THE UK immigration system actively and needlessly creates insecurity, is vastly over-complicated and expensive, and ensures that people are trapped in limbo, according to a new report.

Research from the Joint Council for the Welfare of Immigrants (JCWI) published today comes as Home Secretary Priti Patel pushes ahead with her “New Plan on Immigration” which seeks to close more existing routes to settlement in the UK.

JCWI said migrants are considered “temporary” for a decade and their research showed they were forced to reapply for the right to remain in their homes and jobs every 30 months, at a cost of thousands of pounds per person each time.

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However, they could lose their status if their time for renewal coincided with any kind of personal crisis, and “every part of their lives become criminalised”.

The charity is calling for new simplified routes to regularisation and long-term settlement in the UK, including support to (re)acquire status after five years of continuous residency, affordable visa fees, automatic visa renewals and birthright citizenship.

Report author Zoe Gardner, a policy advisor at JCWI, said: “People who call the UK home deserve dignity, security and the chance to put down roots, but our current immigration rules routinely deny people this opportunity, trapping them in a cycle of fees, forms and hostile immigration rules which make life unlivable.

“Many migrants are expected to pay over £12,000 in fees over the course of a decade and must renew their status every 2.5 years. Throughout this time, they are kept in limbo and left fearful that they will fall out of status.

“One small application error or a bout of illness can throw people off course, exposing them to the hostile environment and putting them at high risk of losing their jobs and their homes. Unsurprisingly, these rules systematically render many people undocumented, pushing them into exploitative work, poverty, and abuse.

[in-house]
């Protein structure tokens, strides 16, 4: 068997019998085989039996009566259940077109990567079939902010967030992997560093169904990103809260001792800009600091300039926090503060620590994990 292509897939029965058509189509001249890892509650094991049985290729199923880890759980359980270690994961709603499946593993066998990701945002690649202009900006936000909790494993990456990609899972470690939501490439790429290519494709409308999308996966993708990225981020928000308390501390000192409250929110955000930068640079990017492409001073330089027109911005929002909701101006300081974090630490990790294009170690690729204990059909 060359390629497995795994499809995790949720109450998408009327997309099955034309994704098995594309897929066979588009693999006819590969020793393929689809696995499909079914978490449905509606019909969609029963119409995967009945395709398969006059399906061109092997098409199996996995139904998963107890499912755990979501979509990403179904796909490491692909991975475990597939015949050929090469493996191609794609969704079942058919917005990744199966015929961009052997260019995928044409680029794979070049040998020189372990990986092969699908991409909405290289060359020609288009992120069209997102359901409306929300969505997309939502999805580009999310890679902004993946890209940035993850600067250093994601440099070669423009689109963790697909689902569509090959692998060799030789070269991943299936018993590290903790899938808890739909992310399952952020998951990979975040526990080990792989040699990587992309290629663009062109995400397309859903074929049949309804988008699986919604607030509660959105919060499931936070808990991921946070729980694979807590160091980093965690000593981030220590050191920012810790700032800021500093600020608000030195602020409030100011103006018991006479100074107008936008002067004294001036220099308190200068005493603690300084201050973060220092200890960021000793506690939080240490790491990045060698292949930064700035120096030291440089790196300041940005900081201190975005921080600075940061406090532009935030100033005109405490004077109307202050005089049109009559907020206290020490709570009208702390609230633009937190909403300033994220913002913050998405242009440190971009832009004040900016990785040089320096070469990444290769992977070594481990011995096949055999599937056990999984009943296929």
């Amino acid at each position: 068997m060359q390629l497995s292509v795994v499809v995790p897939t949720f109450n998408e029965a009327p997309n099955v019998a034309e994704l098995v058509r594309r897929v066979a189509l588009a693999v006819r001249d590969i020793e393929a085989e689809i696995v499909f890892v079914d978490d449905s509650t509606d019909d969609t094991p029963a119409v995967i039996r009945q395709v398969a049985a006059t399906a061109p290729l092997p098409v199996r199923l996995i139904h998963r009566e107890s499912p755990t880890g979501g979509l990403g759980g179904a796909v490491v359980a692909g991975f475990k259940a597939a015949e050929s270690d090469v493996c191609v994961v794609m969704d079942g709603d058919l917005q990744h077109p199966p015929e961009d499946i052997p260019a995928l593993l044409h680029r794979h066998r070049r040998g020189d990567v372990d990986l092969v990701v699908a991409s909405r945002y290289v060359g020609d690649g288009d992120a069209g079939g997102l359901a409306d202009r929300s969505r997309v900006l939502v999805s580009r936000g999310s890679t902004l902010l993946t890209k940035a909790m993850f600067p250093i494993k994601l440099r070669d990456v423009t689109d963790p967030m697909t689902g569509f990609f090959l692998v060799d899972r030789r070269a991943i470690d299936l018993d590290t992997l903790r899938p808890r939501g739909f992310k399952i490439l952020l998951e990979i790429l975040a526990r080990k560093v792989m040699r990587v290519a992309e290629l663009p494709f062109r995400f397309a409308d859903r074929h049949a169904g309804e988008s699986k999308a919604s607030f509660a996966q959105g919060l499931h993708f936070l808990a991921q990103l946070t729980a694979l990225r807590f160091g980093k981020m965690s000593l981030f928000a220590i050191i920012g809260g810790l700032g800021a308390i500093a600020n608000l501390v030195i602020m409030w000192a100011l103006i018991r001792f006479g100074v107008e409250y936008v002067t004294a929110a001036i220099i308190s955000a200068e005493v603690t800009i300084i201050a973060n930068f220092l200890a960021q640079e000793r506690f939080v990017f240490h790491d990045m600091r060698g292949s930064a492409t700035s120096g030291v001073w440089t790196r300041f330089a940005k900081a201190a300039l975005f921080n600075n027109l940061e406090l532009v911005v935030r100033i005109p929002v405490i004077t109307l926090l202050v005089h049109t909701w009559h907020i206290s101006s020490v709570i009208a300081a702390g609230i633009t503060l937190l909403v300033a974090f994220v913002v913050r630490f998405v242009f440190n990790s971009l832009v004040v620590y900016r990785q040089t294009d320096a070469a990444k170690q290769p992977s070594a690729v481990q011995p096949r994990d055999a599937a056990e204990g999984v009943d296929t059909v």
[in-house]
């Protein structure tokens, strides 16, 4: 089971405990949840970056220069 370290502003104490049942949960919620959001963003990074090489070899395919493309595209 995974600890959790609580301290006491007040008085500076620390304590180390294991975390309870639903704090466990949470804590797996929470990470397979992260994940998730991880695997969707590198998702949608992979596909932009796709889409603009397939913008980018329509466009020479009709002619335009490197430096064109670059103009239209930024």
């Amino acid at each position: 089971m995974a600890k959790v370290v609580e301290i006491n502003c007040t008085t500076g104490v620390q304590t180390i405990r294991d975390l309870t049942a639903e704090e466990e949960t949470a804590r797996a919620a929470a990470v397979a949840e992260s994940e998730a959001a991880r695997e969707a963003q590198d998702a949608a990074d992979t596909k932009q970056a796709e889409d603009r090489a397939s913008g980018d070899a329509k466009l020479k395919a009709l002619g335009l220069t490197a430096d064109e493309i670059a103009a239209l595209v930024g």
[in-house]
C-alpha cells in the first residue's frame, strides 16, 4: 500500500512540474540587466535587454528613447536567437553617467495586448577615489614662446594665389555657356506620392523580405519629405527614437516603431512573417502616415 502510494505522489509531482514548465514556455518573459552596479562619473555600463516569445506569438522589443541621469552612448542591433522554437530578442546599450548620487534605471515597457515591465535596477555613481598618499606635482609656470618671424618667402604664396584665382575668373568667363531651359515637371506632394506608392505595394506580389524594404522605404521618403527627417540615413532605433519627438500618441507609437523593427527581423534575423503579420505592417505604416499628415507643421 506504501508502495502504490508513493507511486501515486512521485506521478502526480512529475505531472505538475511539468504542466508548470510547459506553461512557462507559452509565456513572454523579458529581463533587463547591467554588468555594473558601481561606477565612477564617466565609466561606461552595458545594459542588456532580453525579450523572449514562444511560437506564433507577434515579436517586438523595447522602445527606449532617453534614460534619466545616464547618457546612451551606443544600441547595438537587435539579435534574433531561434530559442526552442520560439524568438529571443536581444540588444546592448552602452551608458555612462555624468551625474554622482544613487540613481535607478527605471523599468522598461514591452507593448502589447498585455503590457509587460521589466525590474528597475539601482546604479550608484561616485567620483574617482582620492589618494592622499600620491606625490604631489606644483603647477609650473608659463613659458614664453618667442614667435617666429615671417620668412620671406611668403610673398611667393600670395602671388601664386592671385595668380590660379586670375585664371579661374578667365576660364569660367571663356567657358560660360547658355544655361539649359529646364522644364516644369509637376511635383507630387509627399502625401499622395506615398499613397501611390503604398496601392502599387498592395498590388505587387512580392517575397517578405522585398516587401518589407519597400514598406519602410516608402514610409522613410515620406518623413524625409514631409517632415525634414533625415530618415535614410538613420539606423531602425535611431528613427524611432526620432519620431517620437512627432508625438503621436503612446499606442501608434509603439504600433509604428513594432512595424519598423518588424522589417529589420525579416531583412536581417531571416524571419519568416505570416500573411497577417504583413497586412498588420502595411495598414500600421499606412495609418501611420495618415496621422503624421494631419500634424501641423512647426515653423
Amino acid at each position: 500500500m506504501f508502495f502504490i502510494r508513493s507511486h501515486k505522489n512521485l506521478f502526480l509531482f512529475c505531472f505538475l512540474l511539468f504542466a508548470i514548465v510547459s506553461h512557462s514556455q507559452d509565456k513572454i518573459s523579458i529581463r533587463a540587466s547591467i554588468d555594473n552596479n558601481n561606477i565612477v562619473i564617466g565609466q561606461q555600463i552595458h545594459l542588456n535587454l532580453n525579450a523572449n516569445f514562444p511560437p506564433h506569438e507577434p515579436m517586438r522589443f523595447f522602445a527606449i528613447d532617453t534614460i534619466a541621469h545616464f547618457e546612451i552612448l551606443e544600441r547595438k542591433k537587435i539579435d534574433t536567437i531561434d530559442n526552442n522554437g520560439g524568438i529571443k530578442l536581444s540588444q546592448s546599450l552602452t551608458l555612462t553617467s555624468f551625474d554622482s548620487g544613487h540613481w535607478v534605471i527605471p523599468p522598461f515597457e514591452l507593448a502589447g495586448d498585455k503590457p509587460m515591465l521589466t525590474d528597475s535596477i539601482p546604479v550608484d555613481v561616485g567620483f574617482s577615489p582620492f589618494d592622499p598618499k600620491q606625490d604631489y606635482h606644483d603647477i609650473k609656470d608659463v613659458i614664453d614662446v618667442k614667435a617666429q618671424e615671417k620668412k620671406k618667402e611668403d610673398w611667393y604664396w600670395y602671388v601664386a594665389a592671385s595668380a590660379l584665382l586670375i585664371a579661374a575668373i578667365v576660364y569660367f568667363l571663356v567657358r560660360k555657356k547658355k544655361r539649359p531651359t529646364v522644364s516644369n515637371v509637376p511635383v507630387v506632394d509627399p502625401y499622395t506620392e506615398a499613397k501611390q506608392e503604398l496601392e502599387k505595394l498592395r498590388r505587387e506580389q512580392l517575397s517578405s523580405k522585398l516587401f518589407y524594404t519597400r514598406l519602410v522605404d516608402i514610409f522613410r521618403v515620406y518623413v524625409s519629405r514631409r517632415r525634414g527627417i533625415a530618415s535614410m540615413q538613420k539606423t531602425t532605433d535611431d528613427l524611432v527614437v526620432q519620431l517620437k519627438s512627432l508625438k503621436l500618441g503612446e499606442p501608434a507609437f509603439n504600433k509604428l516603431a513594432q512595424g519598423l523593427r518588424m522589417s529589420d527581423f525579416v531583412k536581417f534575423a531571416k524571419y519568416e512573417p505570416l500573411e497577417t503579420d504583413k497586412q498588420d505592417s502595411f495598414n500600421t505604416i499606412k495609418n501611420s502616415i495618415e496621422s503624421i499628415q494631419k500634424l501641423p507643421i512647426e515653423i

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“It’s time government stopped criminalising migrants for falling off the maze-like route to permanent status, and instead created accessible, affordable pathways for migrants to get back on track.”

Adedayo, a JCWI client, said he had become undocumented for 10 years when the Home Office would not renew his visa after he suffered clinical depression.

“I felt like a prisoner with no way of escaping – I was trapped in exploitative work for years, earning just £3.50 an hour and trying to support my family with next to nothing,” he said.

“I wouldn’t wish what my family has gone through on my worst enemy.

“The Home Office needs to start listening to us and treating us with dignity, instead of pushing us into the hands of people willing to exploit us and away from all support.”

A Home Office spokesperson said: "All our fees are kept under review and we offer several fee waivers and exceptions from the need to pay an application fee. 

“Illegal working undercuts honest employers, puts vulnerable migrants at risk of exploitation, cheats legitimate job seekers out of employment and defrauds the public purse. Tackling this damaging crime is a key Government priority. 

“The Government is bringing forward a New Plan for Immigration that is fair but firm, which will stop the abuse of the system and expedite the removal of those who have no right to be here.”